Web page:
Is life really like a box of chocolates? Is greed good? Are you actually a beautiful and unique snowflake, no matter what Tyler Durden says?
We gathered a wide variety of experts to tell us the truth behind the lessons taught to us by some of our favourite movies.
The Empire Strikes Back (1980)
Frog-sized mindmaster Yoda slaps down Luke Skywalker over his sizeist tendencies.
Expert: Karim Safari, UK and Europeon Muay-Thai Kick Boxing Champion
“Yoda’s right in the sense that a small, skilled fighter needn’t expect to be beaten by a bigger fighter – I prefer fighting someone bigger than me rather than someone smaller. But he’s wrong to say that size doesn’t matter at all.
The strategies for fighting a bigger opponent are very different from those for fighting a smaller one.
Smaller guys should try to put the bigger guys off balance, take the opportunity to step inside his gravity centre and make his size work against him.
Bigger guys should use distance, make the small guy overstretch to hit him.”
Verdict: Part right Yoda is, but not completely.
King Kong (1933)
After the big ape pavement-dives off the Empire State Building, movie director Denham (Robert Armstrong) offers his verdict on what really did the monarchial monkey in.
Expert: Mike Druit, RAF Strike Command
“Both modern and old fashioned aeroplane-mounted guns are extremely accurate. You’d have to be a really, really poor shot to miss a large non-moving target. Still, these days, warplanes don’t do a lot of strafing.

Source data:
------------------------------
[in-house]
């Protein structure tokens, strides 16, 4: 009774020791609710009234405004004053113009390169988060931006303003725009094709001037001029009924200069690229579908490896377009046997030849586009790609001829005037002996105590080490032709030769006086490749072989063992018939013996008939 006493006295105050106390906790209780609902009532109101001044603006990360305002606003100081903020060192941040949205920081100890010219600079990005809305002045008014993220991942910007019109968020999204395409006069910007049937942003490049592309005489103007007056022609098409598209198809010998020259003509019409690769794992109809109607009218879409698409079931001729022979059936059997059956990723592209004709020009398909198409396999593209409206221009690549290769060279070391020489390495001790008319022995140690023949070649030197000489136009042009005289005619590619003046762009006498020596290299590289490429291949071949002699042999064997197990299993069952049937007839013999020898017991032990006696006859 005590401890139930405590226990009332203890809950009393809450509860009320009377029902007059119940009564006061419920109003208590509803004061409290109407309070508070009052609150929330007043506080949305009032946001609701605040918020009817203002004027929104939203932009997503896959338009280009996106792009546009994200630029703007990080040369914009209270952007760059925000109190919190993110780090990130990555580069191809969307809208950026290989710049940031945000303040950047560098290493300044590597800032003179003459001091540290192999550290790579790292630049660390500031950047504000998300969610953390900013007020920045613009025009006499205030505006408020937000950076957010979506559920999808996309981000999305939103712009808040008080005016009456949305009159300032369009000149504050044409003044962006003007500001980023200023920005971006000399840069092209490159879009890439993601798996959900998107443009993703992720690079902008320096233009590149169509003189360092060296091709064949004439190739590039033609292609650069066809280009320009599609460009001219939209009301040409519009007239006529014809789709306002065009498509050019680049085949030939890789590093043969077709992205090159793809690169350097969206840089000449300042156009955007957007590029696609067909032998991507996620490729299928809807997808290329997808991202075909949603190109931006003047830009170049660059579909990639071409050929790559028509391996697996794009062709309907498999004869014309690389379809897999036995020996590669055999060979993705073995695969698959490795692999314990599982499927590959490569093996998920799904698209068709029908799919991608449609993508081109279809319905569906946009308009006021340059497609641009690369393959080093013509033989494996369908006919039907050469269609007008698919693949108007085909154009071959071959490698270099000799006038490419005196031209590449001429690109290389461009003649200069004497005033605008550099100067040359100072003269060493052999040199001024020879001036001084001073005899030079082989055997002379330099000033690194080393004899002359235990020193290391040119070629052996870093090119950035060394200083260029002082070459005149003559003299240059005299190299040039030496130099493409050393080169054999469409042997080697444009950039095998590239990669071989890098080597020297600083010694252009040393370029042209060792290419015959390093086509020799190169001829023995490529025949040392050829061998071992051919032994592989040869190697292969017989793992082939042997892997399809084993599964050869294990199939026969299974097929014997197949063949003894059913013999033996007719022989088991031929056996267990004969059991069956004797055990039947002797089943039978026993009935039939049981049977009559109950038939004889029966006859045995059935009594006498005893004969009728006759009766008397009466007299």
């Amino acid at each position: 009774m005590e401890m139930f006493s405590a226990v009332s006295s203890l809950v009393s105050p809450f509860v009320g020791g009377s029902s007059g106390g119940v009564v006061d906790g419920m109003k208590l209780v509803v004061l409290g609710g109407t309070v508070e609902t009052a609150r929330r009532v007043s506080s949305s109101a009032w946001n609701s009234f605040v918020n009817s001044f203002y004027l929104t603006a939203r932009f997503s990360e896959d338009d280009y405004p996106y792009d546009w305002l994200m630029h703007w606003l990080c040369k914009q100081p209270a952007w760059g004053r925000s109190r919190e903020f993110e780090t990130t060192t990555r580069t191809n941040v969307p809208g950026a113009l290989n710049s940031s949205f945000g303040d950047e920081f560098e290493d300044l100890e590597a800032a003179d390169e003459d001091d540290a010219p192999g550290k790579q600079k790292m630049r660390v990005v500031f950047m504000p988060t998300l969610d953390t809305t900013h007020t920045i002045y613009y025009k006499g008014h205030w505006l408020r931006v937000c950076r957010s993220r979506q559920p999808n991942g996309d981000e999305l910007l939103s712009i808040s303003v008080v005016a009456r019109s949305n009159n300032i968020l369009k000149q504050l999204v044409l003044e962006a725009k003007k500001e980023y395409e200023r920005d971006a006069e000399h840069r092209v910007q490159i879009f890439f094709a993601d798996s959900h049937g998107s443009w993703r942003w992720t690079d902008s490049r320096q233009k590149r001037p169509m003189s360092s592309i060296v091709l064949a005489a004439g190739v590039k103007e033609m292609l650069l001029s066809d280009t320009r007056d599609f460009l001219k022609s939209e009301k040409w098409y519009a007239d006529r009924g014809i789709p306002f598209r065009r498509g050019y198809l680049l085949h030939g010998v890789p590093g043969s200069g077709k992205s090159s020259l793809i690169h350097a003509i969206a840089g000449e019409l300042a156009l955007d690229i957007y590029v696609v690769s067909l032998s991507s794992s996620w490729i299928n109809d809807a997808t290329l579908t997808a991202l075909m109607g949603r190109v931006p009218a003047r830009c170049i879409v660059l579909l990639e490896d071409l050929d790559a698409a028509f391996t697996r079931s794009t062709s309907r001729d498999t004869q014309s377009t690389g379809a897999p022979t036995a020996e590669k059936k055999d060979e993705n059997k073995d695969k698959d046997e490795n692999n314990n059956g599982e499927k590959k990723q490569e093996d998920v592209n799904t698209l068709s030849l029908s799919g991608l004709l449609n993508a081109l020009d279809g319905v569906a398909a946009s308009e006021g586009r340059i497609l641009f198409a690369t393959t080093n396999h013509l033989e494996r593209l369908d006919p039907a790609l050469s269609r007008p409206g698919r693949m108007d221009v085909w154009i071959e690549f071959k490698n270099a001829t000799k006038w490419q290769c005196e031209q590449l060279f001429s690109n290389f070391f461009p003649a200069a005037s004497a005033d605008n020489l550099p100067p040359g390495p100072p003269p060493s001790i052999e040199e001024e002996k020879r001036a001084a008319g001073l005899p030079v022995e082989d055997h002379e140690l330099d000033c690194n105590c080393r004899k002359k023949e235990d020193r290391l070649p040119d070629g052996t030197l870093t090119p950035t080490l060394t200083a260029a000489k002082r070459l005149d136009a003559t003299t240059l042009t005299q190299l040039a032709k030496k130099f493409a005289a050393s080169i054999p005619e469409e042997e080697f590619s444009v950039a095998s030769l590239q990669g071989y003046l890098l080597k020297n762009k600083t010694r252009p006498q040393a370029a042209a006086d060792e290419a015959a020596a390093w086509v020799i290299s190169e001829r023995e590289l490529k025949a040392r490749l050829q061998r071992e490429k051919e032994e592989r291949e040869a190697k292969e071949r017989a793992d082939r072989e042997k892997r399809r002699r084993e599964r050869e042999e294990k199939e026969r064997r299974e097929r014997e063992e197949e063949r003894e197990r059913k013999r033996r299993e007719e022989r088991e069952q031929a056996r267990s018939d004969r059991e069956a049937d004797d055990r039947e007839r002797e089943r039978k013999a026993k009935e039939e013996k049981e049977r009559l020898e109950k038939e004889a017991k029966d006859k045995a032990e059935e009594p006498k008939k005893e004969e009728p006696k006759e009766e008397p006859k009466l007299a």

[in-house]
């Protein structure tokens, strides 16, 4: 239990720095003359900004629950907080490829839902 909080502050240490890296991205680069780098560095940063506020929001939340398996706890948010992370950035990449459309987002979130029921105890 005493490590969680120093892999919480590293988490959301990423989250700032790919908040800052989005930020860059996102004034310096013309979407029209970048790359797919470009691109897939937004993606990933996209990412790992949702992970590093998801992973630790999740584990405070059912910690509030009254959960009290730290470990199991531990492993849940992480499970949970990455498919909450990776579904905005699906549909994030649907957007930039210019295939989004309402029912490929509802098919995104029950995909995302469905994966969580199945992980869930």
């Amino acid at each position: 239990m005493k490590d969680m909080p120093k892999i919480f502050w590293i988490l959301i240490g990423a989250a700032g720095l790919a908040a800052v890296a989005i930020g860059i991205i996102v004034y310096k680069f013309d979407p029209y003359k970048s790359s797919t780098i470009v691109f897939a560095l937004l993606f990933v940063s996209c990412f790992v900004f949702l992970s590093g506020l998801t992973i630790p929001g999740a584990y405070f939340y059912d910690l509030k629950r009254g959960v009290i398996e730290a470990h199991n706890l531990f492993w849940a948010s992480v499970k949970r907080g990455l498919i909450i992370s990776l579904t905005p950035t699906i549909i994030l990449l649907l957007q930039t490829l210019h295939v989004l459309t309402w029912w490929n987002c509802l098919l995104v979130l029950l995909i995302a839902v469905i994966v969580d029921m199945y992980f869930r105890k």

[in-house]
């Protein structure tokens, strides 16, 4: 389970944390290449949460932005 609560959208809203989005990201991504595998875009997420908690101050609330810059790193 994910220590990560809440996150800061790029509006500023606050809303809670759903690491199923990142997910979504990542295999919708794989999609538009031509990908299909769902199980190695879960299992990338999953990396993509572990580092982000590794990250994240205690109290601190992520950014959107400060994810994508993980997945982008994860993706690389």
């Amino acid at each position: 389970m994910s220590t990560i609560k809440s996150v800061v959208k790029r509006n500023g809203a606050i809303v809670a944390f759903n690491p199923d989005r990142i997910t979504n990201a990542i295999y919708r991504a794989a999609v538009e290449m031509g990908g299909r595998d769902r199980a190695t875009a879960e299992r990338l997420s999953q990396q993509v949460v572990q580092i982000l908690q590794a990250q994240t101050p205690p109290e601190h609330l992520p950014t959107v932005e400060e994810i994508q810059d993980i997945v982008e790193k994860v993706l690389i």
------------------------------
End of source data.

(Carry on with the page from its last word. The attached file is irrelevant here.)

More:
I’d have thought a Jaguar attack-bomber would be your best bet. They were used a lot in the first Gulf War. They’re the best ground-attack aeroplanes.”
Verdict: Definitely the aeroplanes what done it.
The Fly (1986)
The understandable reaction of Ronnie (Geena Davis) on seeing the killer insectoid man-mass that Seth Brundle (Jeff Goldblum) has become.
Expert: Paul Kiff, Criminologist and Director of the ‘Cracking Crime’ Research Group, University of East London
“I do believe that people should be more afraid, these days. Not because of crime – there’s less crime these days than ever.
But there are plenty of greater risks – global warming, for a start, which could eventually lead to mass migration, which in turn to lead to great conflict and wars.”
Verdict: Yes, be more afraid. But of drowning.
Next: An American Werewolf In London [page-break]
An American Werewolf in London (1981)
Sage advice to Yank tourists David and Jack (David Naughton and Griffin Dunne) as they cross werewolf-infested moors at night…
Expert: Frances Warneford, Rambler’s Association:
“We campaigned hard for the ‘Right To Roam In Britain’s Countryside’. As a result, it’s now possible to leave footpaths that explore open access land.
But I definitely don’t recommend straying if it means a rambler would be going on to private land. The footpaths are there for a good reason.
Verdict: Roam within reason, but be sensitive to the undead.
Wall Street (1987)
Cynical words to live by from lizardy corporate raider Gordon Gekko.
Expert: Anita Bean, Sports Nutritionist and author of The Complete Guide To Sports Nutrition
“Greed would never be good for your health. To be greedy means ignoring your body’s natural appetite cues, eating more than you need.